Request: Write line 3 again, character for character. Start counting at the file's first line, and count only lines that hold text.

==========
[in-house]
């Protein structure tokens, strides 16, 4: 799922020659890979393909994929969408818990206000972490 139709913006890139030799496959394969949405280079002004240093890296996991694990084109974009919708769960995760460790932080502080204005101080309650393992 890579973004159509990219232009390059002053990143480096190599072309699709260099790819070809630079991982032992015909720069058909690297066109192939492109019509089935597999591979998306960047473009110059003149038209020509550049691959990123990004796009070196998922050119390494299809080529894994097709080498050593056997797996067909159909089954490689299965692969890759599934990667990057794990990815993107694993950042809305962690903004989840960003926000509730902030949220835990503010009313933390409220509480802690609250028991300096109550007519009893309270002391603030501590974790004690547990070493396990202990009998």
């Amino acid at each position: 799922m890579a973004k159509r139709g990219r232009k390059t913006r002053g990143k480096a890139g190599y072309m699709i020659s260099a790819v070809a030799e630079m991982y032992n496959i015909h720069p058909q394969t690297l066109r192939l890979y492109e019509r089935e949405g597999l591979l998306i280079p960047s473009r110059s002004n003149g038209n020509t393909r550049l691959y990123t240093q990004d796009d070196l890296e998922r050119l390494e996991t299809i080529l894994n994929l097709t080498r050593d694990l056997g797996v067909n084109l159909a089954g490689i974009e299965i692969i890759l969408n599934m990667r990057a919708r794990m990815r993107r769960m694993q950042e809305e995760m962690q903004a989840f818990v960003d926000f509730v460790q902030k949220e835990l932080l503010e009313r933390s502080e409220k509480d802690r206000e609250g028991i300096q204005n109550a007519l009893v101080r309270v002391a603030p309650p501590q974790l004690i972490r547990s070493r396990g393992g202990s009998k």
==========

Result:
């Amino acid at each position: 799922m890579a973004k159509r139709g990219r232009k390059t913006r002053g990143k480096a890139g190599y072309m699709i020659s260099a790819v070809a030799e630079m991982y032992n496959i015909h720069p058909q394969t690297l066109r192939l890979y492109e019509r089935e949405g597999l591979l998306i280079p960047s473009r110059s002004n003149g038209n020509t393909r550049l691959y990123t240093q990004d796009d070196l890296e998922r050119l390494e996991t299809i080529l894994n994929l097709t080498r050593d694990l056997g797996v067909n084109l159909a089954g490689i974009e299965i692969i890759l969408n599934m990667r990057a919708r794990m990815r993107r769960m694993q950042e809305e995760m962690q903004a989840f818990v960003d926000f509730v460790q902030k949220e835990l932080l503010e009313r933390s502080e409220k509480d802690r206000e609250g028991i300096q204005n109550a007519l009893v101080r309270v002391a603030p309650p501590q974790l004690i972490r547990s070493r396990g393992g202990s009998k």